Judy Willis MD, M.Ed in her publication on Review of Research: Brain-Based Teaching Strategies for Improving Students’ Memory, Learning, and Test-Taking Success[5] states how the more regions we keep data stored, the more interconnection there is in the collection information that we later process.

4. Teaching What You Learned to Others

It doesn’t have to be in a tutoring situation, but this method is still a reliable way for two people to grow.

Regardless of learning styles, we retain the information we tell others more effectively than if we keep it to ourselves. Was there a random fact you told someone a few months ago? You are more likely to remember that information because you brought it up to someone.

5. Use Relational Learning

Relational learning is relating new information to things you already know.

A typical example of this is remembering someone’s name. You can better recall that person’s name if you associate that name to something or someone familiar.

6. Gaining Practical Experience

Nothing beats learning than trying it for yourself. Sure, seeing information does have its strong points -and most learning styles benefit from exposed information – there is something to be said about getting your “hands dirty.”

Advertising

7. Refer Back to past Info If Need Be

The learning process is not perfect. We’ll forget at certain points. If you ever struggle to remember something, make a point of going back to your notes.

This is key because if we try recalling, we risk ourselves learning or relearning the wrong answer. And again, there is a difference between learning the right way and the wrong way.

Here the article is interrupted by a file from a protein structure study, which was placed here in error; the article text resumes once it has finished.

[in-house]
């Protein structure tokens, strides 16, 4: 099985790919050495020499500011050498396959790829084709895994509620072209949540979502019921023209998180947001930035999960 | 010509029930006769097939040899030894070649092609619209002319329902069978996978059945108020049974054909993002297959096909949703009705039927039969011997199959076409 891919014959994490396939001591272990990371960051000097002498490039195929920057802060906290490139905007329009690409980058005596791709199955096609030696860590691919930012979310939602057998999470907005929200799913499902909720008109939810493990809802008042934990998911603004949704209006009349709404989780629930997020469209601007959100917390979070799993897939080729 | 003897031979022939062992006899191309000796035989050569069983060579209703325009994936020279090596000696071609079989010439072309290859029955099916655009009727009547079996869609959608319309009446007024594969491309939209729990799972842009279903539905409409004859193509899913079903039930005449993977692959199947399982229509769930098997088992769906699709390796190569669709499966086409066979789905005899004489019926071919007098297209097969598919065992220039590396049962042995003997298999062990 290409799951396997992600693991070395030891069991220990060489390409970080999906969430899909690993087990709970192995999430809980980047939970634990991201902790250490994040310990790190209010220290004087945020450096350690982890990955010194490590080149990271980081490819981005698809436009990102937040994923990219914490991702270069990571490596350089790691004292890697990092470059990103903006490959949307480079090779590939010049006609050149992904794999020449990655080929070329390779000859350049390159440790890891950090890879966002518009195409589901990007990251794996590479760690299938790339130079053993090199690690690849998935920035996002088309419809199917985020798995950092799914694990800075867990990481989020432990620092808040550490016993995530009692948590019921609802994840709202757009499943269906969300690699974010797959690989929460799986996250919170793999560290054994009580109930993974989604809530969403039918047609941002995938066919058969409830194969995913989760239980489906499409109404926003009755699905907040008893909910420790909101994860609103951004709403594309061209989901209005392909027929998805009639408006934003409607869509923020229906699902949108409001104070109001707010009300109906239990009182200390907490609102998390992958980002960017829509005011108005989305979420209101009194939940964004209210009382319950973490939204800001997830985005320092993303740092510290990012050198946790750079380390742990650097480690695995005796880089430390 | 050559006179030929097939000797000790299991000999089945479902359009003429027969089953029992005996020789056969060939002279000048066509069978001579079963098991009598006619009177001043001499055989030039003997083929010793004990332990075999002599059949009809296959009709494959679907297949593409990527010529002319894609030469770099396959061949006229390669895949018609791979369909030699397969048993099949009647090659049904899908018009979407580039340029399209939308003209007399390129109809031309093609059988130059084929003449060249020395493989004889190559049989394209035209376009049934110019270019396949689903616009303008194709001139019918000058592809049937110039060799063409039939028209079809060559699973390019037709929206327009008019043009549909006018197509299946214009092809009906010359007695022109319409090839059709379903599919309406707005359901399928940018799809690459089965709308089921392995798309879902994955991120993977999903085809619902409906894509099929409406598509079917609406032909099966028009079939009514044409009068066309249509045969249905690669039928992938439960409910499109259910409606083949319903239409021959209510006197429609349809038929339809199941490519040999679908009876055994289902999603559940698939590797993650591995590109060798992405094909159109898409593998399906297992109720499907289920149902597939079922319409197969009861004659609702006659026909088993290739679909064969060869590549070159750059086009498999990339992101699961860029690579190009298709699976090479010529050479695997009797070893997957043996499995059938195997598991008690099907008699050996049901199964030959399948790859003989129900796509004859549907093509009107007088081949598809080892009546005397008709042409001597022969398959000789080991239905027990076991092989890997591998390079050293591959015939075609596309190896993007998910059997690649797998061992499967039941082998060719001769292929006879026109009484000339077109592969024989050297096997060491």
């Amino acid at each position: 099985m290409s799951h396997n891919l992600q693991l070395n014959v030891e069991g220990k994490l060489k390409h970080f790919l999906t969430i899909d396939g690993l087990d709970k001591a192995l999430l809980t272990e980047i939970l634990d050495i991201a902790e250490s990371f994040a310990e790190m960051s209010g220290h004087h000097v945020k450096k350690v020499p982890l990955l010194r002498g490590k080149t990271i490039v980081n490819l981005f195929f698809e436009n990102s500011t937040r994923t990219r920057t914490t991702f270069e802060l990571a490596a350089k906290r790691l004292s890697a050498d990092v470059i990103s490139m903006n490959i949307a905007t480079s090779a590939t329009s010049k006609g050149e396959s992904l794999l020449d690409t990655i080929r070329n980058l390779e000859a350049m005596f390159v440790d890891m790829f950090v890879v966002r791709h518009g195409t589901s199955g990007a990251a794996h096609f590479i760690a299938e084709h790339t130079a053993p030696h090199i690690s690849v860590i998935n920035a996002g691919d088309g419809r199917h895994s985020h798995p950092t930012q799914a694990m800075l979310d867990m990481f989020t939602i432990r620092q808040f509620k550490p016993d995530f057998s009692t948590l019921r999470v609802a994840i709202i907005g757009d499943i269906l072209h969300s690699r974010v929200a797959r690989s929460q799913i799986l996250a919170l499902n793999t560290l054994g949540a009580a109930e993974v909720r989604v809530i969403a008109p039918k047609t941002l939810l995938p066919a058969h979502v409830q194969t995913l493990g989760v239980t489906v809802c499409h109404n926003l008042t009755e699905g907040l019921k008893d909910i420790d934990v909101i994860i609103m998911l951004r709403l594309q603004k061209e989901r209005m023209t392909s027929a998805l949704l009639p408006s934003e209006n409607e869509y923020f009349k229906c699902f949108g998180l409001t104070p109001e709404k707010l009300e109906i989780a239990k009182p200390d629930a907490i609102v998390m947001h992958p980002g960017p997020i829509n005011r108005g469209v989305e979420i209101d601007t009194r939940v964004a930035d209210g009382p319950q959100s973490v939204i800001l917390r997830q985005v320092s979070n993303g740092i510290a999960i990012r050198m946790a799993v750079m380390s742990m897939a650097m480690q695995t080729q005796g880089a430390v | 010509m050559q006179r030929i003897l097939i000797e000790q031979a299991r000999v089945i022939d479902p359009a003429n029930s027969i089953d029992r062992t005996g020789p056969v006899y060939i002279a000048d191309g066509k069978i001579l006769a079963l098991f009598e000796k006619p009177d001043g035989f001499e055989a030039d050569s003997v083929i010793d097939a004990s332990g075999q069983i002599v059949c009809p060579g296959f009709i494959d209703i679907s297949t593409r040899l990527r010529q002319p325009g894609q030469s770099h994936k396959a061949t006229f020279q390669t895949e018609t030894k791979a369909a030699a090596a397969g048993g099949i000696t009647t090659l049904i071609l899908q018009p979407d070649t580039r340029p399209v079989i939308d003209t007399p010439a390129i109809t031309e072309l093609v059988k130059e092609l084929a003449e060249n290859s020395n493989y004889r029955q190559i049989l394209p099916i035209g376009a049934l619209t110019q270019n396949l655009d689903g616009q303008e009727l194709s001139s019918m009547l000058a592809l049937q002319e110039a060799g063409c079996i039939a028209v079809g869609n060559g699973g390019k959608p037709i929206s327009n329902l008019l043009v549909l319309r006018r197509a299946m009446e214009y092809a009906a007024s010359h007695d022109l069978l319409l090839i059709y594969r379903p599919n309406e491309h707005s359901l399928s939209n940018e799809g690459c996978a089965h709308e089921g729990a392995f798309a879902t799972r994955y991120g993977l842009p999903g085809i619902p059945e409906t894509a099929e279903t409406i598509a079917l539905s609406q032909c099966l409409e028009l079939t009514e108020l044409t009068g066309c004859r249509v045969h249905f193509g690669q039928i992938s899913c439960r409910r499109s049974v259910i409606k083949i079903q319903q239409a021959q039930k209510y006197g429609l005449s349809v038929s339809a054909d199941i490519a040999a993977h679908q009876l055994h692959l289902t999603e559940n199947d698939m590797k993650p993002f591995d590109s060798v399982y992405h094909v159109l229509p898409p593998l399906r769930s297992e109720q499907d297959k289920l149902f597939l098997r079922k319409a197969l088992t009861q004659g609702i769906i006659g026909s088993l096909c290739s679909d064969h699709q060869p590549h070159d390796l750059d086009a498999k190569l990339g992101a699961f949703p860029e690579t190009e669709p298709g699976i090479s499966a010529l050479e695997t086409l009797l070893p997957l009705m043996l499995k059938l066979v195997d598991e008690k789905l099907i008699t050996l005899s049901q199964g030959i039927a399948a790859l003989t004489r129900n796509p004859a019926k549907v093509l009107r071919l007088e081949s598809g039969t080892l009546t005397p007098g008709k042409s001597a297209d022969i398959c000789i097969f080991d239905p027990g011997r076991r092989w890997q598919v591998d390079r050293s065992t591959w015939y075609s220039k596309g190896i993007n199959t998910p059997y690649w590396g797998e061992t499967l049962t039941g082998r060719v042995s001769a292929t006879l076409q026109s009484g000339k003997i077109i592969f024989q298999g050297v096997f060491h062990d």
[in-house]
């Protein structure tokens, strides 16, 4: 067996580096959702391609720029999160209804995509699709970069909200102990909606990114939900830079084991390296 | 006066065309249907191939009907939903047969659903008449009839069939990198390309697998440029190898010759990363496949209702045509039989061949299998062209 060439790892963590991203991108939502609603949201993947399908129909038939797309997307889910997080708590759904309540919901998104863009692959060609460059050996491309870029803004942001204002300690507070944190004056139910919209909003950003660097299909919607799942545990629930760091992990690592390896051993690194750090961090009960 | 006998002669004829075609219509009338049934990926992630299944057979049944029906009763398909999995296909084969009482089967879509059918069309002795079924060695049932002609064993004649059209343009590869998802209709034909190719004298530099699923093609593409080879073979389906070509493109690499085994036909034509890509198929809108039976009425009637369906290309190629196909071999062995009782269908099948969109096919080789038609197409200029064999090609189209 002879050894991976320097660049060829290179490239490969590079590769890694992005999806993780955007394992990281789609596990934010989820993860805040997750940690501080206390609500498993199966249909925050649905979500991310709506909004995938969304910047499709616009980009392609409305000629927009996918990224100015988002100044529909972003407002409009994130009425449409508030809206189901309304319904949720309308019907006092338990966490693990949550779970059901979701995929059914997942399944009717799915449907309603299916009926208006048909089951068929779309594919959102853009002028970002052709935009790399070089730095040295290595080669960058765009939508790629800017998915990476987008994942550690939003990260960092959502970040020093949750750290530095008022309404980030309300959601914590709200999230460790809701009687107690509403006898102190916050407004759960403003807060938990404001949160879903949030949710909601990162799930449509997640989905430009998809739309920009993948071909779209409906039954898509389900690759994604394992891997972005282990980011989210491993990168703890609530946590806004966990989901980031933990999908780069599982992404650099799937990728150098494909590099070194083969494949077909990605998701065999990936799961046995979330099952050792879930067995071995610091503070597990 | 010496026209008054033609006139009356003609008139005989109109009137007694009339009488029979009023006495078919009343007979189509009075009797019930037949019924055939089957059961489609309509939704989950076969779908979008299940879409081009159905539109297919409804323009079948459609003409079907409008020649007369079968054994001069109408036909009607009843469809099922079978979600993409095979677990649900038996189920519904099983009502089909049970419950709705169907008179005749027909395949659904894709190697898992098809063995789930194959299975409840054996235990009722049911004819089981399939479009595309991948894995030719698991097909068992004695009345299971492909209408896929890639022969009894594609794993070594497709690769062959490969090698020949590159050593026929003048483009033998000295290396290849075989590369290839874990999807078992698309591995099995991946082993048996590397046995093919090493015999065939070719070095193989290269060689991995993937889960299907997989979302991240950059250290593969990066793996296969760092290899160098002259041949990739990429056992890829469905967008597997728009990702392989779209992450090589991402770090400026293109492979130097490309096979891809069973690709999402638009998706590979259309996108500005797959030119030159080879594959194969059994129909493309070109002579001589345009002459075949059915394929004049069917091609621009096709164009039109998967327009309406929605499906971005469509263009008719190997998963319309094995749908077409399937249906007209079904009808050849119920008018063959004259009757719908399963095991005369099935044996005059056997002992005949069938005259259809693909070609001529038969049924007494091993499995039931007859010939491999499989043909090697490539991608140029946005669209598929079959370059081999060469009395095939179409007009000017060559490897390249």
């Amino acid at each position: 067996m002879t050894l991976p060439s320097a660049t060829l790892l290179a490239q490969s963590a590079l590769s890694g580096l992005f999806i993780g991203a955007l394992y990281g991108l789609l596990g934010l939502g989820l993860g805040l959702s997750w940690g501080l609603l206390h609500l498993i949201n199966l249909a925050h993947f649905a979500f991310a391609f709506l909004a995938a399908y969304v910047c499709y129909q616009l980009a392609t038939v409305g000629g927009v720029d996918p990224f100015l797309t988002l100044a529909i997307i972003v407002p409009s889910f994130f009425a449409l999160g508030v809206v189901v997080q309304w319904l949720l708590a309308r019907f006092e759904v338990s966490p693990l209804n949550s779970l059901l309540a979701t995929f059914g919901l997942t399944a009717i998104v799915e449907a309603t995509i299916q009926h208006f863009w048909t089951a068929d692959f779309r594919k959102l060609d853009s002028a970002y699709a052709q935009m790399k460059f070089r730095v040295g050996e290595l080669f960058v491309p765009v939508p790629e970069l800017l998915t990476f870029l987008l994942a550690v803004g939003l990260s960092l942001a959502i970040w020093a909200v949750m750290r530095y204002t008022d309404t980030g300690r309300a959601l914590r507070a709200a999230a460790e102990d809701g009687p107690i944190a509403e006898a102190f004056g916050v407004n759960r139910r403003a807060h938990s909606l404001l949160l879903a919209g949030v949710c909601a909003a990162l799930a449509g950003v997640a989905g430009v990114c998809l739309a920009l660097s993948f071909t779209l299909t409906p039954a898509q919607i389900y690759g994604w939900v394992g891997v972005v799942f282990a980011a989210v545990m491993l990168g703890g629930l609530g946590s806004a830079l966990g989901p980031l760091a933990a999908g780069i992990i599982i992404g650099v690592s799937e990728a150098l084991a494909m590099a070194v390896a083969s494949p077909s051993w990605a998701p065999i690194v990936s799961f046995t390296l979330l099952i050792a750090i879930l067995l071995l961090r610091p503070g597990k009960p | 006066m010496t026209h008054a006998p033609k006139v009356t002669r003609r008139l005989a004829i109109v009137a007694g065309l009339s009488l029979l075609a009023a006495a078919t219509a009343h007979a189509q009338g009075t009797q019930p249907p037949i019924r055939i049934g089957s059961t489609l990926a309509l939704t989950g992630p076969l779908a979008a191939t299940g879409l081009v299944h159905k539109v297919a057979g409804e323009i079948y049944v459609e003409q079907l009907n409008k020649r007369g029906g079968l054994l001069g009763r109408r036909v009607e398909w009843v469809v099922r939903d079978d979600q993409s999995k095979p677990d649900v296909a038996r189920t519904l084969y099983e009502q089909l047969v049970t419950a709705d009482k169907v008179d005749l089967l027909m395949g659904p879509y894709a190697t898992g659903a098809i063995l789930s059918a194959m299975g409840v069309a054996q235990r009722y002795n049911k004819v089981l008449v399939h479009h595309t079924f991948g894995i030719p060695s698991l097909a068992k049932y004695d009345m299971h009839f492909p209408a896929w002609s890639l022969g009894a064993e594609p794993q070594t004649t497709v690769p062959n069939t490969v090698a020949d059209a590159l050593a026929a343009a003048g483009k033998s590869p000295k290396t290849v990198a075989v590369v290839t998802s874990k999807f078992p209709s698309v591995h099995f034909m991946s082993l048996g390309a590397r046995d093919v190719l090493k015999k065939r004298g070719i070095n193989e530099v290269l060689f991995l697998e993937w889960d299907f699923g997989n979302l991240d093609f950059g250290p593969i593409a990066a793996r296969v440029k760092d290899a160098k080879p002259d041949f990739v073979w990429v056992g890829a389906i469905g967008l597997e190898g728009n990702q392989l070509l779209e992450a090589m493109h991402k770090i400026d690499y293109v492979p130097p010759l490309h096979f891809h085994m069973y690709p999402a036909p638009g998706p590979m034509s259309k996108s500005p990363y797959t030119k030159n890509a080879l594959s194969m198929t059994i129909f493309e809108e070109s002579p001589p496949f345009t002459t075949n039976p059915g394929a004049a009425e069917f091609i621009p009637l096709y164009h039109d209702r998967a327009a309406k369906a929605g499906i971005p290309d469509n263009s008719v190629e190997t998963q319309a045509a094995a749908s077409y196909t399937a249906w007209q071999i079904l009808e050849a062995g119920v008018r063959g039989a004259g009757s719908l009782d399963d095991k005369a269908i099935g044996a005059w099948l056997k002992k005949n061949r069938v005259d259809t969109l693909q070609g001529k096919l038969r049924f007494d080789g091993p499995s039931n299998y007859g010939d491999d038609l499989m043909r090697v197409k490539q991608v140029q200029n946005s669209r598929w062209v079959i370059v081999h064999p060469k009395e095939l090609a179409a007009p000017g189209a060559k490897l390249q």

8. Test Yourself

While this step may seem odd, there are benefits to testing yourself. Even if you think you know everything about the topic, going back and testing yourself can always help.

Not only does testing improve our recall, but we may realize that we learned a concept or task incorrectly. That knowledge can enhance our effectiveness in the future.

9. Stop Multitasking

While we should be learning new things all the time, we shouldn’t be trying to do several tasks at once. We ought to focus on one activity at a time before moving onto other tasks.

By trying to multitask, we are learning less effectively and are only hindering ourselves. Check out how multitasking is merely another way of distracting ourselves.

Bottom Line

Psychologists define learning as the process of a permanent change in a person’s behavior resulting from experience. The understanding of the learning process is up to us, but do consider the bigger picture. Be aware of what style works best for you, and work to improve it while enhancing other learning styles. The only way we can advance a skill is to learn continuously. Even in the skills you have mastered, there are always new developments.

You can learn more about how you can cultivate lifelong learning and attain an edge in every niche that you get associated with today!

Featured photo credit: Aliis Sinisalu via unsplash.com

Reference

[1] Gordon Training International: The Four Stages of Competence
[2] Habits for Wellbeing: Flow: the Secret to Happiness: Mihaly Csikszentmihalyi
[3] Training Industry: How the Brain Learns
[4] International Journal of Science – Nature: Changes in grey matter induced by training
[5] Judy Willis MD, M.Ed: Review of Research: Brain-Based Teaching Strategies for Improving Students’ Memory, Learning, and Test-Taking Success

Read Next